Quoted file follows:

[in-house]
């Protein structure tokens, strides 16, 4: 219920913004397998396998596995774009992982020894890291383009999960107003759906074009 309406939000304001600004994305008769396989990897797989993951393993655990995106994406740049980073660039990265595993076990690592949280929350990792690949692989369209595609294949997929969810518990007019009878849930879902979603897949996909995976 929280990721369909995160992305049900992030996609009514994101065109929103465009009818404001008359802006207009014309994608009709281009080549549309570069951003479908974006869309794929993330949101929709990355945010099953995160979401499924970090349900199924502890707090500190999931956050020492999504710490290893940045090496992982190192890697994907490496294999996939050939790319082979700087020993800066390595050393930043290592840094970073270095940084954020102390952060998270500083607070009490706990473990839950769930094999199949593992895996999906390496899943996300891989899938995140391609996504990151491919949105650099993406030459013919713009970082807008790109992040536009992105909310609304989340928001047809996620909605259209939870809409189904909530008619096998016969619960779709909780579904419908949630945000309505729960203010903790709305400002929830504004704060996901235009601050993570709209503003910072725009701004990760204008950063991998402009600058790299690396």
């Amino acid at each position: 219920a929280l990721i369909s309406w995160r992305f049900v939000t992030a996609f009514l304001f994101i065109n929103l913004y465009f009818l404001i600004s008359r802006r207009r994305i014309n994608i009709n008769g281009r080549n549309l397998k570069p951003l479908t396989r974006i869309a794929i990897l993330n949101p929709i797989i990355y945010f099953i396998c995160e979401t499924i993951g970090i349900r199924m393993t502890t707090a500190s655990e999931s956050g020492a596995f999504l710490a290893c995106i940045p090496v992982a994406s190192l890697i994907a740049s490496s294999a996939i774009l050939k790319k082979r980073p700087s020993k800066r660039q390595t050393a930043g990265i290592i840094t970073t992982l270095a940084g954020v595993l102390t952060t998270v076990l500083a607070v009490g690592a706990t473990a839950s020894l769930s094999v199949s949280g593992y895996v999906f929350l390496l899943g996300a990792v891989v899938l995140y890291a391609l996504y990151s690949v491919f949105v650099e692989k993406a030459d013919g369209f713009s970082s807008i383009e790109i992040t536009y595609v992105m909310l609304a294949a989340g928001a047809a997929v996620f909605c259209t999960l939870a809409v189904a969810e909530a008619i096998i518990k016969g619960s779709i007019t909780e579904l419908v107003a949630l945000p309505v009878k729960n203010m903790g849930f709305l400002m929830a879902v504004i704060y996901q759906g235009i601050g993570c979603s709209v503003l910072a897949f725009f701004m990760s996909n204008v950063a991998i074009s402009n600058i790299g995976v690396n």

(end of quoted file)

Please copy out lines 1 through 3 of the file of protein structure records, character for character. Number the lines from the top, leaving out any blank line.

[in-house]
């Protein structure tokens, strides 16, 4: 219920913004397998396998596995774009992982020894890291383009999960107003759906074009 309406939000304001600004994305008769396989990897797989993951393993655990995106994406740049980073660039990265595993076990690592949280929350990792690949692989369209595609294949997929969810518990007019009878849930879902979603897949996909995976 929280990721369909995160992305049900992030996609009514994101065109929103465009009818404001008359802006207009014309994608009709281009080549549309570069951003479908974006869309794929993330949101929709990355945010099953995160979401499924970090349900199924502890707090500190999931956050020492999504710490290893940045090496992982190192890697994907490496294999996939050939790319082979700087020993800066390595050393930043290592840094970073270095940084954020102390952060998270500083607070009490706990473990839950769930094999199949593992895996999906390496899943996300891989899938995140391609996504990151491919949105650099993406030459013919713009970082807008790109992040536009992105909310609304989340928001047809996620909605259209939870809409189904909530008619096998016969619960779709909780579904419908949630945000309505729960203010903790709305400002929830504004704060996901235009601050993570709209503003910072725009701004990760204008950063991998402009600058790299690396």
């Amino acid at each position: 219920a929280l990721i369909s309406w995160r992305f049900v939000t992030a996609f009514l304001f994101i065109n929103l913004y465009f009818l404001i600004s008359r802006r207009r994305i014309n994608i009709n008769g281009r080549n549309l397998k570069p951003l479908t396989r974006i869309a794929i990897l993330n949101p929709i797989i990355y945010f099953i396998c995160e979401t499924i993951g970090i349900r199924m393993t502890t707090a500190s655990e999931s956050g020492a596995f999504l710490a290893c995106i940045p090496v992982a994406s190192l890697i994907a740049s490496s294999a996939i774009l050939k790319k082979r980073p700087s020993k800066r660039q390595t050393a930043g990265i290592i840094t970073t992982l270095a940084g954020v595993l102390t952060t998270v076990l500083a607070v009490g690592a706990t473990a839950s020894l769930s094999v199949s949280g593992y895996v999906f929350l390496l899943g996300a990792v891989v899938l995140y890291a391609l996504y990151s690949v491919f949105v650099e692989k993406a030459d013919g369209f713009s970082s807008i383009e790109i992040t536009y595609v992105m909310l609304a294949a989340g928001a047809a997929v996620f909605c259209t999960l939870a809409v189904a969810e909530a008619i096998i518990k016969g619960s779709i007019t909780e579904l419908v107003a949630l945000p309505v009878k729960n203010m903790g849930f709305l400002m929830a879902v504004i704060y996901q759906g235009i601050g993570c979603s709209v503003l910072a897949f725009f701004m990760s996909n204008v950063a991998i074009s402009n600058i790299g995976v690396n």